To prepare the OS, I downloaded a Raspbian Wheezy image, a Debian-based distro for RPi. I used Win32DiskImager to dump the image to the SD card. I connected everything, inserted the SD card to the RPi, and powered it on. Within a few moments, I saw a setup screen, where I chose to expand the rootfs to the whole SD card so that it uses all the empty space for storage. I also enabled the SSH server. There was an option to specify the amount of memory reserved for display. I left the default of 64MB for display and 192MB for RAM to run the GUI smoothly, but I’ll probably need to modify this later if I use it as a server.

After that there was a beautiful GUI with some sample applications, including some simple yet enjoyable Python games. The web browser is a basic one and doesn’t run Flash nor HTML5. I didn’t yet try running videos but should do that soon.

I then switched the RPi off, removed all cables except network. Then re-powered it on. I then connected to it via SSH, installed VNC server (via apt-get install tightvncserver). This allowed me to connect remotely to the GUI. I created a script for starting the VNC (~/

I then tried installing a LAMP stack (apache2, mysql-server-5.5, php5, php5-mysql) .. all installed and worked smoothly. The document root is /var/www.

Next things that I plan to check later:

  • Can Firefox or Chrome be installed for a better web experience?
  • Running videos and checking which formats are supported.
  • Using the RPi as a network storage, possibly implementing some RAID via USB for redundancy.
  • Measuring MySQL performance for a possible dedicated database server (though I guess this won’t work due to the very low RAM that comes with RPi).
  • Installing some Podcast subscription software or so for using it as an internet radio.
  • Trying to connect to the internet via a 3G USB modem.
  • Trying to connect a USB webcam.
  • Trying to connect a USB printer (so the RPi becomes a print server).

Related links to check:



Bootstrap theme and IE7 and hours of debugging!

I was trying to apply bootstrap CSS framework to a page and things where going smooth until I started testing it with IE 8. For some reason, the drop-down menu in the navigation bar was not showing correctly .. it was stacked below other elements in the page.

The bootstrap drop-down menu appears correctly in Firefox.
The bootstrap drop-down menu appears correctly in Firefox.


But is rendered incorrectly in IE 8
But is rendered incorrectly in IE 8

Well .. I tried searching for a fix for this issue and stumbled upon several suggestions, mainly involving z-index CSS property. Unfortunately, none of them worked to fix this issue without breaking other elements.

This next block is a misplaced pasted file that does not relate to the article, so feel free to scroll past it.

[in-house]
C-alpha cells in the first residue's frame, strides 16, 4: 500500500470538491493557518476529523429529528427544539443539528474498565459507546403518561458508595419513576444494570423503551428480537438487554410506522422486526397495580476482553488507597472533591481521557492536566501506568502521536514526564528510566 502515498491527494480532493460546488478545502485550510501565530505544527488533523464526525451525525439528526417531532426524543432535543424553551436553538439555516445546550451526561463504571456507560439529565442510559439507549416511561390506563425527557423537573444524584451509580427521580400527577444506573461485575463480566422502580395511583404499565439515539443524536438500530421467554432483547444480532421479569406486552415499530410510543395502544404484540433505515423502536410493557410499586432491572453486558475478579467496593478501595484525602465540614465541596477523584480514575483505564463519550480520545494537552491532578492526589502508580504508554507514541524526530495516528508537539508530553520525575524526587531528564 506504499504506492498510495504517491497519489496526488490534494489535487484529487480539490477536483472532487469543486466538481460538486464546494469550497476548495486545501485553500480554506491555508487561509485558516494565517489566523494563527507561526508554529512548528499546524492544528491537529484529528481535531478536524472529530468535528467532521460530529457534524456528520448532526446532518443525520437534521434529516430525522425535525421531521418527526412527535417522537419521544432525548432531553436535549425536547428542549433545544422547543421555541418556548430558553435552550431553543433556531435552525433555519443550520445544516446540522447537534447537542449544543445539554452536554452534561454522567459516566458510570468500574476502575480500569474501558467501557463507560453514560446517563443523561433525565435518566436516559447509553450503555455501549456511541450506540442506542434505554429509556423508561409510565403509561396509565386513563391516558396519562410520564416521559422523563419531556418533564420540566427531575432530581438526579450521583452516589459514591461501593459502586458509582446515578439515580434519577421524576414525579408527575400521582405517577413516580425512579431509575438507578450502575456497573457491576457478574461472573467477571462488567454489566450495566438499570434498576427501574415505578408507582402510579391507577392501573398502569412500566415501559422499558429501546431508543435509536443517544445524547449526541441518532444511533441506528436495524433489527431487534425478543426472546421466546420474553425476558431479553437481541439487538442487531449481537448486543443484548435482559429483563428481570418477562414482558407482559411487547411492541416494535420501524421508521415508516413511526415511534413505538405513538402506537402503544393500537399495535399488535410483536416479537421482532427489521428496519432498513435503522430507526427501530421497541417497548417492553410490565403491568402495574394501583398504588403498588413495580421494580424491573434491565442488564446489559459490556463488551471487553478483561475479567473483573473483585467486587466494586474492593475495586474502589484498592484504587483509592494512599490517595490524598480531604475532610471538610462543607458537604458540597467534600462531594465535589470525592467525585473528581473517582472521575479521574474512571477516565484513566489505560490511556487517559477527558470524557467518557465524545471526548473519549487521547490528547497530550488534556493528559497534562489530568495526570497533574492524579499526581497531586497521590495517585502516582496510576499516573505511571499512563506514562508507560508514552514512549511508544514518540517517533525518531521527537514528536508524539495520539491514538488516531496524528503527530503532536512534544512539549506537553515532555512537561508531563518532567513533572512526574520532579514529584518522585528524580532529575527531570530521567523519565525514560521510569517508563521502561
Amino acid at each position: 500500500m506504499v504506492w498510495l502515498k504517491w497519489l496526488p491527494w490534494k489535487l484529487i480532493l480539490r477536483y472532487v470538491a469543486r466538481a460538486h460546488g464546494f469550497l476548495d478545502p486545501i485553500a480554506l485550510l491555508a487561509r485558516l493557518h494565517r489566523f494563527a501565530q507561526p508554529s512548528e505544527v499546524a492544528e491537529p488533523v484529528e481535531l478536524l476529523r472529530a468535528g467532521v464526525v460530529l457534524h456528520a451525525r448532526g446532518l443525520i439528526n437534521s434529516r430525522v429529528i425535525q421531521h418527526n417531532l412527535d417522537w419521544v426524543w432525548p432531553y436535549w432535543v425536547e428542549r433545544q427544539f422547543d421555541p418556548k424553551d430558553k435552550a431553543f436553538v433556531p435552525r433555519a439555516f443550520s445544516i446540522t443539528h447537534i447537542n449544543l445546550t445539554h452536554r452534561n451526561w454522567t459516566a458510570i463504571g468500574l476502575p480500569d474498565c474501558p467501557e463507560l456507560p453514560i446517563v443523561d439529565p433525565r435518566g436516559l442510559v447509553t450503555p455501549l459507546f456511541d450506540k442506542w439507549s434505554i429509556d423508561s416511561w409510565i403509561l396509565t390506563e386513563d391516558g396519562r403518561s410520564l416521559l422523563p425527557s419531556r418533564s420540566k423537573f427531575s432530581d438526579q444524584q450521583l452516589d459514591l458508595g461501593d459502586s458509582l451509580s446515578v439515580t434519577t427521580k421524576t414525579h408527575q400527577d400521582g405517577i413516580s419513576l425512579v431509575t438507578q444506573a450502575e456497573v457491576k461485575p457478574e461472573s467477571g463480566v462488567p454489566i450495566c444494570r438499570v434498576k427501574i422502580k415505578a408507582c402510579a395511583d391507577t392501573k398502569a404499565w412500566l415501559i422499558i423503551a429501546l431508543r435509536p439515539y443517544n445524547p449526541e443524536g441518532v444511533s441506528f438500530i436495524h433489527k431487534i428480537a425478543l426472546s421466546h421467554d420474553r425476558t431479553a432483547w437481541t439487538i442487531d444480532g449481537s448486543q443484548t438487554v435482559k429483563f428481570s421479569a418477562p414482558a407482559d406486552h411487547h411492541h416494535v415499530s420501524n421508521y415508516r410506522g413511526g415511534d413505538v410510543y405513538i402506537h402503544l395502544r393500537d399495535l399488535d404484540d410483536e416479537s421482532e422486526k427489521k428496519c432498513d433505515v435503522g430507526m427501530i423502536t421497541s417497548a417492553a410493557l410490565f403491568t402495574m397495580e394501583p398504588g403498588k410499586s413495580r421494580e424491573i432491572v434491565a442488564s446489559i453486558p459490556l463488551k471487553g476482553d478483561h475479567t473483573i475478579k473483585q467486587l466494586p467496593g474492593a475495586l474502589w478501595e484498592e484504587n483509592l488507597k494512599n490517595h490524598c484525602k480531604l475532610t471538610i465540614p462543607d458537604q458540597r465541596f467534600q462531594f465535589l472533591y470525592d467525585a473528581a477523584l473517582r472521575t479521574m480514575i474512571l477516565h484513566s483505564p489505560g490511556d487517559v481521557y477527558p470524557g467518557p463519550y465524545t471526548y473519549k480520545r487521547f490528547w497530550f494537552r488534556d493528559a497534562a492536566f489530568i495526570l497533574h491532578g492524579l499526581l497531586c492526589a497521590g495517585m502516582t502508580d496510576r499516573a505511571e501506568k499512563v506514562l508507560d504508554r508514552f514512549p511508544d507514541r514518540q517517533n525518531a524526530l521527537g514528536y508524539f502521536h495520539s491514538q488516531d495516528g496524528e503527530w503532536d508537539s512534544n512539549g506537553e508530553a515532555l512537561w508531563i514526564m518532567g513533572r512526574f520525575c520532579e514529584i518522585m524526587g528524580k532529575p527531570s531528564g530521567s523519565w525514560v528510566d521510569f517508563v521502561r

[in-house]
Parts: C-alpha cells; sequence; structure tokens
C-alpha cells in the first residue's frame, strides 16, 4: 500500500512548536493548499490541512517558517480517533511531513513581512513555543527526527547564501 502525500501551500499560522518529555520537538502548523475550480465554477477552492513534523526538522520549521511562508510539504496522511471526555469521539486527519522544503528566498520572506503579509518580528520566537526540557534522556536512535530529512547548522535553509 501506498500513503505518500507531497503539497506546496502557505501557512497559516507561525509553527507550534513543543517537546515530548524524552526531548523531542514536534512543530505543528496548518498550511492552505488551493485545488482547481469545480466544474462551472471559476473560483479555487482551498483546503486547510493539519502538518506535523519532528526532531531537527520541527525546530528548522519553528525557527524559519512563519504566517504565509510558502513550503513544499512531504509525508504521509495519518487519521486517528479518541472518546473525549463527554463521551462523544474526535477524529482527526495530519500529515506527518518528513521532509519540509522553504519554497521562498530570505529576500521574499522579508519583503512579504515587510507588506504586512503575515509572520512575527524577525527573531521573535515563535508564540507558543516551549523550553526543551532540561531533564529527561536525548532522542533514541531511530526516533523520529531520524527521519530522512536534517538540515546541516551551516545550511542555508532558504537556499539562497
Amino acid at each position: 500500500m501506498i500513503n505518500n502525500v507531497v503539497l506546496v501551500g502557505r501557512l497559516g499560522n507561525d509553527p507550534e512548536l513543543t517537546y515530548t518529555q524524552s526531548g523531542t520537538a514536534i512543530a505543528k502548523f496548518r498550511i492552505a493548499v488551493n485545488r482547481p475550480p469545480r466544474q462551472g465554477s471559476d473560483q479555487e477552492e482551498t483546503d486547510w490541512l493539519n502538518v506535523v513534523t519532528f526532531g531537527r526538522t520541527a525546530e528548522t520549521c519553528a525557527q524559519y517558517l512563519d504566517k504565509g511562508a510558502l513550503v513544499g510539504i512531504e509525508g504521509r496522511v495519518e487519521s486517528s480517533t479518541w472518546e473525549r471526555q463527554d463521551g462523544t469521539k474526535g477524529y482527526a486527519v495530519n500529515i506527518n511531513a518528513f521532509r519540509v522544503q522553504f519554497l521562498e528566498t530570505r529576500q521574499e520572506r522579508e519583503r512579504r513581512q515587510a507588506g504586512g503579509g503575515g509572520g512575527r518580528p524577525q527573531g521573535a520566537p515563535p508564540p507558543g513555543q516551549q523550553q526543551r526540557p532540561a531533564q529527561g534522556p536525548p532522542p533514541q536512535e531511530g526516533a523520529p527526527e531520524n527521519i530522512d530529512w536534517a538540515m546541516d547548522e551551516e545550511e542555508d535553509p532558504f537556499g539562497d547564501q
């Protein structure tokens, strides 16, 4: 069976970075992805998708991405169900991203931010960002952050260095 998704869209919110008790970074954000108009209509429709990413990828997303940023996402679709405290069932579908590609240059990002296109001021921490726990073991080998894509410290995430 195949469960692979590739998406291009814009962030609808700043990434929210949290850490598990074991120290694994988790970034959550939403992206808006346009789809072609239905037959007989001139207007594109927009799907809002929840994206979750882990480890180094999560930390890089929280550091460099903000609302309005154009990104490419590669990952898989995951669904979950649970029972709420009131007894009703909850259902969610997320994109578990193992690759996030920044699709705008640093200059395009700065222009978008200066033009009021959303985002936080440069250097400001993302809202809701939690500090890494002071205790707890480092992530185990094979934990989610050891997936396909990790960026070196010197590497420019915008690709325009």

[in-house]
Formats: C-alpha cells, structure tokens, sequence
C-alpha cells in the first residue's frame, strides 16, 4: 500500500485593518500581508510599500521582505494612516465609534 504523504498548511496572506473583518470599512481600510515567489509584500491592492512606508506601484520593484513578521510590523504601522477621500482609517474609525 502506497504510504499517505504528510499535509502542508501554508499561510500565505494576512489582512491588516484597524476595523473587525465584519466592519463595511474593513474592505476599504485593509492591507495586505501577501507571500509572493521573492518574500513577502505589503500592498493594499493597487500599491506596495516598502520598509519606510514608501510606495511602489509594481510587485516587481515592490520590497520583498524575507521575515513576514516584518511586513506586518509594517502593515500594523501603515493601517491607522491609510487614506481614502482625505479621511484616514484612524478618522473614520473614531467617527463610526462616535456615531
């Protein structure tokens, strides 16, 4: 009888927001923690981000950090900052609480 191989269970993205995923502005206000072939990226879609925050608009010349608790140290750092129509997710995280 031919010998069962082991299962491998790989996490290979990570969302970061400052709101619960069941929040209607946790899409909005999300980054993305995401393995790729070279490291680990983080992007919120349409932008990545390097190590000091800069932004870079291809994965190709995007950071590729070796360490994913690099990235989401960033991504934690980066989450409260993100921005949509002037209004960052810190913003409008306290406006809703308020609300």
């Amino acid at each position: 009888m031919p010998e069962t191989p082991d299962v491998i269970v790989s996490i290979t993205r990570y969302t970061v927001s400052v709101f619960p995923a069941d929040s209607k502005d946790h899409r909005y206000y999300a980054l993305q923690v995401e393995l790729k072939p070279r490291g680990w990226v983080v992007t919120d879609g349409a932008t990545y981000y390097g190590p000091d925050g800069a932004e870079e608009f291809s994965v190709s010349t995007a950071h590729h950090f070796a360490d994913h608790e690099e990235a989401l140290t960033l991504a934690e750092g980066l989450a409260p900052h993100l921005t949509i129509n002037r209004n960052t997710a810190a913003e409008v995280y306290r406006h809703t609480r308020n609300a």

It was really puzzling, specially that the example on the Bootstrap website was working just fine. So, I began tracing its code line by line, trying to remove some of the javascript libraries in my code one by one, adding html5shiv, removing it, adjusting meta tags .. nothing worked.

After several maddening hours, I found the ultimate cause of this issue … it was the Bootstrap theme CSS file that accompanies Bootstrap. This file adds some 3D shading effects to Bootstrap components. Here is how a page looks with and without it.

Bootstrap page without theme file.
Bootstrap page without theme file.
Bootstrap page with theme file.
Bootstrap page with theme file.

In IE 8, the drop-down bug would disappear if the theme file is not loaded.

In IE 8, not loading the Bootstrap theme file would eliminate the drop-down menu bug.
In IE 8, not loading the Bootstrap theme file would eliminate the drop-down menu bug.

So, basically, the fix was to load the Bootstrap theme file only if the browser is not IE, or is IE 9 or higher:

The above code tells browsers that are greater than IE 8 or not IE to load Bootstrap theme file. Otherwise, don’t. This works like a charm, though at the (bearable) cost of sacrificing 3D shading effects for IE 8 and below.

I hope this would help save someone hours of frustration!

Moving from Prototype to jQuery

AppGini used to use Prototype and Scriptaculous javascript framework for client-side scripting. It’s a great framework but it’s not being frequently updated any more, and finding plugins for it is getting harder. So, I decided to move on and migrate to jQuery. jQuery is in very active development, has a huge user base, has a huge library of actively-developed plugins, and is used by many great client-side frameworks, like bootstrap for example.

During the migration, I created a checklist of code lines I needed to change. I thought this would be useful for anyone who wishes to follow this path. Feel free to add your own points in the comments.

Prototype code To convert to jQuery, replace with
document.observe("dom:loaded", function(){ some_code }); jQuery(function(){ some_code });
$$(selector)[x] jQuery(selector).eq(x)
$('id') jQuery('#id')
.style.x = 'y' .css({ x: 'y' })
.checked .prop('checked')
.disabled .prop('disabled')
.some_attr .attr('some_attr')
.value = x .val(x)
.observe('event', function(){}) .event(function(){})
$F('id') $('#id').val()
.fade({duration: x}) .fadeOut(x * 1000)
.appear({duration: x}) .fadeIn(x * 1000)
Effect.Appear fadeIn()
Effect.Fade fadeOut()
.update('new content') .html('new content')

Tip: To work directly with DOM methods after selecting an element through a jQuery selector, use get(0) or [0] .. for example:

// or